Again, there is no risk – none, zip, nada – of default by the US (or any other currency sovereign nation) on their government bonds. This does not mean that these governments can run unlimited deficits of unlimited amounts without any consequences. It means the consequences don’t include default on government bonds. If the government spending were truly too much, the consequence would be an overstimulated economy where aggregate demand exceeds available real resources. It does mean that the national debt does not ever have to be “paid off”. It also means that deficits now do not imply “higher taxes in the future”.
Today’s support comes from Bill Mitchell ‘s Billy Blog and Steven Major of the Financial Times.
In his FT article – ‘True sovereigns’ immune from eurozone contagion – HSBC economist Steven Major opens with the following statement:
There are plenty of doomsayers who think it is only a matter of time before the sovereign risk crisis spreads from the eurozone to other countries, including the US, UK and Japan.
This is not going to happen in my view. That is because the obsession with public debt ratios fails to distinguish between different levels of sovereignty. The US, UK and others can maintain high public debt ratios for longer, especially given the amount of deleveraging being carried out by the private sector.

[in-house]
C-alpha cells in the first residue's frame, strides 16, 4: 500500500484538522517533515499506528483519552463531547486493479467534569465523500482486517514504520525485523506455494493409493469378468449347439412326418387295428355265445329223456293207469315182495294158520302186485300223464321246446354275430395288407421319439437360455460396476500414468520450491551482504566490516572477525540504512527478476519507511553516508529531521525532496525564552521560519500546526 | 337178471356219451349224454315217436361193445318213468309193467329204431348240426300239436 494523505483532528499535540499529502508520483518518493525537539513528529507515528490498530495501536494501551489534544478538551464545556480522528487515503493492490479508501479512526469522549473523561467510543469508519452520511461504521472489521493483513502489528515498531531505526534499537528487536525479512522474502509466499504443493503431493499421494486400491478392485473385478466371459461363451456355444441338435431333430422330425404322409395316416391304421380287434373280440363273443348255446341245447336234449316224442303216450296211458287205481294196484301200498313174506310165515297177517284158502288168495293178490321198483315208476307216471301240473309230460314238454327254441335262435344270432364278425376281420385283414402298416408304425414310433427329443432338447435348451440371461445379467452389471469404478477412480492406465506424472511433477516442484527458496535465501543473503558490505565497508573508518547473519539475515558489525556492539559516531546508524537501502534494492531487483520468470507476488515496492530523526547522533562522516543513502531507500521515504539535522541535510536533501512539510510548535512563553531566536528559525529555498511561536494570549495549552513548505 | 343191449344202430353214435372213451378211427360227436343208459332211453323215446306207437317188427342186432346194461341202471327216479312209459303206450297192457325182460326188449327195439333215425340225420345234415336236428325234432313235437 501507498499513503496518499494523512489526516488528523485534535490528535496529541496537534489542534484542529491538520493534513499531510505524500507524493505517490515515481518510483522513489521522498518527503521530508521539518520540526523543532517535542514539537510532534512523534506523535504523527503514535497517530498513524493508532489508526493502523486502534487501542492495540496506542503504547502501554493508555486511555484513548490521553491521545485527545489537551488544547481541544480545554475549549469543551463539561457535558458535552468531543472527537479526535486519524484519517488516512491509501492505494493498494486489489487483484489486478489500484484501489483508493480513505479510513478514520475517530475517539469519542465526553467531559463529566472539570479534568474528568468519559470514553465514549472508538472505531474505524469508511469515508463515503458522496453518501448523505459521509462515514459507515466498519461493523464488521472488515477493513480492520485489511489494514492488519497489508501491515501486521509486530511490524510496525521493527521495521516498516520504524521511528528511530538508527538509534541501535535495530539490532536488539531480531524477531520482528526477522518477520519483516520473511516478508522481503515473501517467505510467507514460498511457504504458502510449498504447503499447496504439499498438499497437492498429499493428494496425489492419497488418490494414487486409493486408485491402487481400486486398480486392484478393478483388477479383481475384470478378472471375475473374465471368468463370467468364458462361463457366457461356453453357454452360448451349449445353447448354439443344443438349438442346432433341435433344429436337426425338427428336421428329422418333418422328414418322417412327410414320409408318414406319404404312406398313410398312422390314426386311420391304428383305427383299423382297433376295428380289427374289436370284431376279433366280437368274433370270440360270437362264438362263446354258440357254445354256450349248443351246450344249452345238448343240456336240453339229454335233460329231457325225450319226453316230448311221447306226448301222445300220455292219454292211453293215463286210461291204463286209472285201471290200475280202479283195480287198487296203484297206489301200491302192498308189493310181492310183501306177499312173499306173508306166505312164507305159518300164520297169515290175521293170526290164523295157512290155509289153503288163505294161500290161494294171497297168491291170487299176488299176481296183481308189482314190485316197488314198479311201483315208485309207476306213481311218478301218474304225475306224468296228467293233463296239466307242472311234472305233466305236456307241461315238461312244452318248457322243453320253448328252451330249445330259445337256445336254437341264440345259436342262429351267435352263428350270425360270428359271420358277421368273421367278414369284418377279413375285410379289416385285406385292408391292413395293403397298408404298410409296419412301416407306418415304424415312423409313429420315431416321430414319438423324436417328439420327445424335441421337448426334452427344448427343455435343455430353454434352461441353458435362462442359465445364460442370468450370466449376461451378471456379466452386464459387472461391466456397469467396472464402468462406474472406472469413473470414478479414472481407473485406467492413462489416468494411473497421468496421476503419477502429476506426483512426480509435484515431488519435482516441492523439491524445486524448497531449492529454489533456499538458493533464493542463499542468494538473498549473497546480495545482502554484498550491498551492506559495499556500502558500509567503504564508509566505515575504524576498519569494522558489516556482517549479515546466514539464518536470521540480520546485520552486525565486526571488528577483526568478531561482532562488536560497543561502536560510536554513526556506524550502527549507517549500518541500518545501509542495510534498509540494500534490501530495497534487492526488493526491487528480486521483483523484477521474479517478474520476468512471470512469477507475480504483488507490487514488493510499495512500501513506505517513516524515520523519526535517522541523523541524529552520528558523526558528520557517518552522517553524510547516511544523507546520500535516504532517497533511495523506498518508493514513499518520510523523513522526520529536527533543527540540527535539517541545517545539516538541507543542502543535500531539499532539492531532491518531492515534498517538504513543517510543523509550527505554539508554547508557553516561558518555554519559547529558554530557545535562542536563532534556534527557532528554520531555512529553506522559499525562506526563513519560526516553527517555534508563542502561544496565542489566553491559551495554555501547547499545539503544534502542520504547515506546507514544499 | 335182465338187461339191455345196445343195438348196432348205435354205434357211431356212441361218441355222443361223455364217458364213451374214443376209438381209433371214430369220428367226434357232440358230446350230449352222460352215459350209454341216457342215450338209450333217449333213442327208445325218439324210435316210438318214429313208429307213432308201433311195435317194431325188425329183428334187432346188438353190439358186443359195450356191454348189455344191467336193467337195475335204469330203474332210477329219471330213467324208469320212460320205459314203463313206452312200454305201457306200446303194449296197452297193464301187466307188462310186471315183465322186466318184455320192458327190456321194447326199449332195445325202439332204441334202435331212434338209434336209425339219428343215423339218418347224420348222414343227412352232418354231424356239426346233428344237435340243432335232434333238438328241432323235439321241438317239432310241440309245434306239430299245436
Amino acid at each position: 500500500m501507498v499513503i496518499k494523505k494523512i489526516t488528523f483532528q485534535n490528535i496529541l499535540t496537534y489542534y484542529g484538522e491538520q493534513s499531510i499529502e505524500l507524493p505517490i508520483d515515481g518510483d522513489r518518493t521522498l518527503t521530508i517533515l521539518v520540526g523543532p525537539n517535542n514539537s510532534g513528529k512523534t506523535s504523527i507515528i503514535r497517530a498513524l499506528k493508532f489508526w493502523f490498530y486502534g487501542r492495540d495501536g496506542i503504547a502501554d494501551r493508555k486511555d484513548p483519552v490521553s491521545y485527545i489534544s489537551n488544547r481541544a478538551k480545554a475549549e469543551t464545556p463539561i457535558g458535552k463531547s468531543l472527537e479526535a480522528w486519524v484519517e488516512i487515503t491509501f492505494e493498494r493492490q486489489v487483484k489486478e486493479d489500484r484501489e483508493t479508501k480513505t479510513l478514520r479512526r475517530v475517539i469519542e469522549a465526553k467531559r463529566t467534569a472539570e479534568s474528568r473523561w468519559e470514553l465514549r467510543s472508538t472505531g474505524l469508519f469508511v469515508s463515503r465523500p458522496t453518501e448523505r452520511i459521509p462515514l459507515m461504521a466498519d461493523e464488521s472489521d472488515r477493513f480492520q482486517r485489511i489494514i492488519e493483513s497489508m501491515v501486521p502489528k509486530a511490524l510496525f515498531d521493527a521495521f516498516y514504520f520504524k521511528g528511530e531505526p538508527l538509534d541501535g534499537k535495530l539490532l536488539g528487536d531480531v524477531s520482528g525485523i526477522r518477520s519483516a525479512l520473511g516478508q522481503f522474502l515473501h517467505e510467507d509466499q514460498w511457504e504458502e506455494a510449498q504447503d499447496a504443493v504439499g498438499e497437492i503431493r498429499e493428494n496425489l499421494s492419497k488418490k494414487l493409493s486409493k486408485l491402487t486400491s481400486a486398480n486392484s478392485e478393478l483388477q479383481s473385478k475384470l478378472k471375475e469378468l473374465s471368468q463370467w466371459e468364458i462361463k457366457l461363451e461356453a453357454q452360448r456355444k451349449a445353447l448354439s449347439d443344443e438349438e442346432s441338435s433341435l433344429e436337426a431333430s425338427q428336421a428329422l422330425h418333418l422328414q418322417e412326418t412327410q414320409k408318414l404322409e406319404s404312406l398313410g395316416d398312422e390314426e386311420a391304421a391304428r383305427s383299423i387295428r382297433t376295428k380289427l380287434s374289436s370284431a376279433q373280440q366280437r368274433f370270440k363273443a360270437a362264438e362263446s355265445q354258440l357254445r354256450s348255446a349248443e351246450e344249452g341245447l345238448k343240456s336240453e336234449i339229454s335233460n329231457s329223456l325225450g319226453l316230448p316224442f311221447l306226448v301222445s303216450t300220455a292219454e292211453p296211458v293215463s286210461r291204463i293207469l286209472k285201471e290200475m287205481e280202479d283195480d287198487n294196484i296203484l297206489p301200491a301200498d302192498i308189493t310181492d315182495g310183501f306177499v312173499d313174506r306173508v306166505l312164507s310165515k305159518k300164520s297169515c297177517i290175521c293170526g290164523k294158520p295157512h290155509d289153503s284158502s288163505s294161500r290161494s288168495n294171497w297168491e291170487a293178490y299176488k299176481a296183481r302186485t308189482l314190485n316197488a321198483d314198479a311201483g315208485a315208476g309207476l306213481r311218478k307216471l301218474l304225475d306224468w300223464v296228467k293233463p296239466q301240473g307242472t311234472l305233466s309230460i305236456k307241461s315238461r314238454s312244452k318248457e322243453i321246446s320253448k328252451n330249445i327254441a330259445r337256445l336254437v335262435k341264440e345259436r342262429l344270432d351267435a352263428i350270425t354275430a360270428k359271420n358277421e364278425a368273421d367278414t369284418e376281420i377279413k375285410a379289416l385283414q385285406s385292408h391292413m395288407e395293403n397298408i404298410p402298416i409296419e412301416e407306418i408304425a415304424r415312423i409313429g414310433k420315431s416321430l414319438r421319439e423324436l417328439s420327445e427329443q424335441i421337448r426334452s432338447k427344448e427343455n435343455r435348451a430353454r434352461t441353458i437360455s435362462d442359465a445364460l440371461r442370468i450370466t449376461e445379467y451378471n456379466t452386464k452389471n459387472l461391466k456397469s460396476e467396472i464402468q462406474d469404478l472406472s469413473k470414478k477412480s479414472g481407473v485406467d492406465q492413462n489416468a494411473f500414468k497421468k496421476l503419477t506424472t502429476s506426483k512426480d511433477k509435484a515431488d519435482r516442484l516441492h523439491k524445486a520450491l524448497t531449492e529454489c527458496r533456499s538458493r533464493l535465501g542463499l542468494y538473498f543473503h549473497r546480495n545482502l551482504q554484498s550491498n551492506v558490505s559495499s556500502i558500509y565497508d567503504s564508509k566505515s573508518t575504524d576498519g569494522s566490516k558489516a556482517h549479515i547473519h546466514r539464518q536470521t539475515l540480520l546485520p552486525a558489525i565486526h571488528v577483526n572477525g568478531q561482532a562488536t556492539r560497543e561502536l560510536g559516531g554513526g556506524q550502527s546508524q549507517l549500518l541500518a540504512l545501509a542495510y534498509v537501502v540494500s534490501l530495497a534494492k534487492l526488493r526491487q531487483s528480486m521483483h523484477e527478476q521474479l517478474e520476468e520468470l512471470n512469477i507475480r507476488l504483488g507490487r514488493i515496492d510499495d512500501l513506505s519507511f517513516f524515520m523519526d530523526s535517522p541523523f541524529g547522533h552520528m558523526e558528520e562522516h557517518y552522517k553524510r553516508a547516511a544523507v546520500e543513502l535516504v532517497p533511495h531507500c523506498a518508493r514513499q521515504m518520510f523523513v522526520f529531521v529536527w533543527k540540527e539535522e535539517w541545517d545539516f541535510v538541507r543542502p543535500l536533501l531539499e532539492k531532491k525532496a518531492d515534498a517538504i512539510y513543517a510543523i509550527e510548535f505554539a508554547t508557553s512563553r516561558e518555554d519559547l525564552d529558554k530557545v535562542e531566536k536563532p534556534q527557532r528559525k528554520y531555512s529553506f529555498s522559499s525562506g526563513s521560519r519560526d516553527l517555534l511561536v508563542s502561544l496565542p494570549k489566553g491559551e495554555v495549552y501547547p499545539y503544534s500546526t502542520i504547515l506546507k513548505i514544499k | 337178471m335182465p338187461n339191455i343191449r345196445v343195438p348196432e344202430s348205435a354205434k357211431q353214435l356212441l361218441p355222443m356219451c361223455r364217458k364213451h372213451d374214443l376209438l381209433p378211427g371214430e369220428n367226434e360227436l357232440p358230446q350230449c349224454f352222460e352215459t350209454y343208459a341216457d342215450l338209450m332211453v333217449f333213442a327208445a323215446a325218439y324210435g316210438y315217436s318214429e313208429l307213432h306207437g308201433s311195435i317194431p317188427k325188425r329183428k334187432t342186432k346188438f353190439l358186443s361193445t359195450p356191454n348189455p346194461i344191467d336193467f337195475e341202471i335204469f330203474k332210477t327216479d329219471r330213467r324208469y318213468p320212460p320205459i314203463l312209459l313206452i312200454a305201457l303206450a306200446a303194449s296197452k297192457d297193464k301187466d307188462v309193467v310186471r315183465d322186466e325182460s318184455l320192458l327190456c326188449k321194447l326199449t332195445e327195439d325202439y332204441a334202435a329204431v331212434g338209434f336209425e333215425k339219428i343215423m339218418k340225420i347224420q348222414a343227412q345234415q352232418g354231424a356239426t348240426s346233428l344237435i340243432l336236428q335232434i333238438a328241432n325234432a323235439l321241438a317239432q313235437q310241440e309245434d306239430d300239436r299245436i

Not all sovereigns are the same. The US, UK, Japan and Canada are examples of what I call “true sovereigns”. For these countries there is zero default risk. Investors should not worry about credit fundamentals, as they will always receive their coupons and original investment on redemption.
This is so contrary to what is being peddled each day in the financial press that a medal for bravery should be awarded. I just did that Steve(!)
Steven Major chooses to term a government in the former category a “true sovereign” because it:
… can issue freely in its own currency, has full taxing power over the population and ultimately, if required, can create more of its own money. None of this means that true sovereigns can afford to be profligate, far from it, but it does mean there is no externally imposed timetable on fiscal retrenchment.
I am 100 per cent in agreement with this construction.